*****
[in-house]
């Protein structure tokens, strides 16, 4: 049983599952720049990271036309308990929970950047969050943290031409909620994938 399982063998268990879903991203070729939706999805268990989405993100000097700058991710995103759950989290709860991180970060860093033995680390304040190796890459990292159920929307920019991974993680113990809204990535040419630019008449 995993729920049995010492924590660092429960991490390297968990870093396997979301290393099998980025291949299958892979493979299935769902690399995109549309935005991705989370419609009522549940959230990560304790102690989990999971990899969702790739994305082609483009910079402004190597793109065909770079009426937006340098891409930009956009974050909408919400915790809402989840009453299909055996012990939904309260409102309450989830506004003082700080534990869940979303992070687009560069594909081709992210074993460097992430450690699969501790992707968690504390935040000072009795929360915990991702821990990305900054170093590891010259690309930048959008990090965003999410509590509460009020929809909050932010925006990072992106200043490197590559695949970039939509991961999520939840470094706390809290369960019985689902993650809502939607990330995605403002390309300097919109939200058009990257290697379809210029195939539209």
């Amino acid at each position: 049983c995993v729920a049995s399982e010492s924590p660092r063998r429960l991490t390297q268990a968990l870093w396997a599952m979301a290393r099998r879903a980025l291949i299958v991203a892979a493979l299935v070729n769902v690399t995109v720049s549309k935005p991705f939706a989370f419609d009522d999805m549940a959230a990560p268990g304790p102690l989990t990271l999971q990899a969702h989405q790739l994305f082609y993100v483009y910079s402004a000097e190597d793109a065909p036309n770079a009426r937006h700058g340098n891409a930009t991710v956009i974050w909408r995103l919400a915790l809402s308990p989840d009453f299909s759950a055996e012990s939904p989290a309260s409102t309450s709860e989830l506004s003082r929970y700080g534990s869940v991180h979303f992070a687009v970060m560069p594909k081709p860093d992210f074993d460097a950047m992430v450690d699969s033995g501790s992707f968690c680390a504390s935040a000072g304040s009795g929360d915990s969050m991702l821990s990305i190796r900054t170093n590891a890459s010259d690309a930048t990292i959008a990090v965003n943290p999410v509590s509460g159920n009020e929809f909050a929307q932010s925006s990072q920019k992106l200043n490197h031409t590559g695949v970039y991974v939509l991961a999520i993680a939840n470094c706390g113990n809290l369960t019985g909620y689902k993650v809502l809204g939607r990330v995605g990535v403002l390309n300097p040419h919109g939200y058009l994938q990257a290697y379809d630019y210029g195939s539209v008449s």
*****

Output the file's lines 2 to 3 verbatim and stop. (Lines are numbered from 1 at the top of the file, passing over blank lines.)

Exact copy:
């Protein structure tokens, strides 16, 4: 049983599952720049990271036309308990929970950047969050943290031409909620994938 399982063998268990879903991203070729939706999805268990989405993100000097700058991710995103759950989290709860991180970060860093033995680390304040190796890459990292159920929307920019991974993680113990809204990535040419630019008449 995993729920049995010492924590660092429960991490390297968990870093396997979301290393099998980025291949299958892979493979299935769902690399995109549309935005991705989370419609009522549940959230990560304790102690989990999971990899969702790739994305082609483009910079402004190597793109065909770079009426937006340098891409930009956009974050909408919400915790809402989840009453299909055996012990939904309260409102309450989830506004003082700080534990869940979303992070687009560069594909081709992210074993460097992430450690699969501790992707968690504390935040000072009795929360915990991702821990990305900054170093590891010259690309930048959008990090965003999410509590509460009020929809909050932010925006990072992106200043490197590559695949970039939509991961999520939840470094706390809290369960019985689902993650809502939607990330995605403002390309300097919109939200058009990257290697379809210029195939539209």
């Amino acid at each position: 049983c995993v729920a049995s399982e010492s924590p660092r063998r429960l991490t390297q268990a968990l870093w396997a599952m979301a290393r099998r879903a980025l291949i299958v991203a892979a493979l299935v070729n769902v690399t995109v720049s549309k935005p991705f939706a989370f419609d009522d999805m549940a959230a990560p268990g304790p102690l989990t990271l999971q990899a969702h989405q790739l994305f082609y993100v483009y910079s402004a000097e190597d793109a065909p036309n770079a009426r937006h700058g340098n891409a930009t991710v956009i974050w909408r995103l919400a915790l809402s308990p989840d009453f299909s759950a055996e012990s939904p989290a309260s409102t309450s709860e989830l506004s003082r929970y700080g534990s869940v991180h979303f992070a687009v970060m560069p594909k081709p860093d992210f074993d460097a950047m992430v450690d699969s033995g501790s992707f968690c680390a504390s935040a000072g304040s009795g929360d915990s969050m991702l821990s990305i190796r900054t170093n590891a890459s010259d690309a930048t990292i959008a990090v965003n943290p999410v509590s509460g159920n009020e929809f909050a929307q932010s925006s990072q920019k992106l200043n490197h031409t590559g695949v970039y991974v939509l991961a999520i993680a939840n470094c706390g113990n809290l369960t019985g909620y689902k993650v809502l809204g939607r990330v995605g990535v403002l390309n300097p040419h919109g939200y058009l994938q990257a290697y379809d630019y210029g195939s539209v008449s």